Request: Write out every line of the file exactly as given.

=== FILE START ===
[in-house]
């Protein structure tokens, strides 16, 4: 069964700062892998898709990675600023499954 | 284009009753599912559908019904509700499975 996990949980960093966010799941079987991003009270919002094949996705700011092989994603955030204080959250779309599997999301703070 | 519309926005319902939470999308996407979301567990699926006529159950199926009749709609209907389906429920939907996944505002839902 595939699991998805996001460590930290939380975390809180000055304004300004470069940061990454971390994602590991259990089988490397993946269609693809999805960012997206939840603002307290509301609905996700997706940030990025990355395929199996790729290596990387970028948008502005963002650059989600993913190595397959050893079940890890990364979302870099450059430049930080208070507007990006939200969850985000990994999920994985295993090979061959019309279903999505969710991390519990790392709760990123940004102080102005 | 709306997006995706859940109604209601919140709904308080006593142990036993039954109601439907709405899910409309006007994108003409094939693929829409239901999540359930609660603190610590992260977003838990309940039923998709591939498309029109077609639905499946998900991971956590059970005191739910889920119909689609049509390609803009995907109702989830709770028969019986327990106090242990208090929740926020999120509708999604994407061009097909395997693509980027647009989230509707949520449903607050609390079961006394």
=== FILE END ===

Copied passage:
[in-house]
């Protein structure tokens, strides 16, 4: 069964700062892998898709990675600023499954 | 284009009753599912559908019904509700499975 996990949980960093966010799941079987991003009270919002094949996705700011092989994603955030204080959250779309599997999301703070 | 519309926005319902939470999308996407979301567990699926006529159950199926009749709609209907389906429920939907996944505002839902 595939699991998805996001460590930290939380975390809180000055304004300004470069940061990454971390994602590991259990089988490397993946269609693809999805960012997206939840603002307290509301609905996700997706940030990025990355395929199996790729290596990387970028948008502005963002650059989600993913190595397959050893079940890890990364979302870099450059430049930080208070507007990006939200969850985000990994999920994985295993090979061959019309279903999505969710991390519990790392709760990123940004102080102005 | 709306997006995706859940109604209601919140709904308080006593142990036993039954109601439907709405899910409309006007994108003409094939693929829409239901999540359930609660603190610590992260977003838990309940039923998709591939498309029109077609639905499946998900991971956590059970005191739910889920119909689609049509390609803009995907109702989830709770028969019986327990106090242990208090929740926020999120509708999604994407061009097909395997693509980027647009989230509707949520449903607050609390079961006394």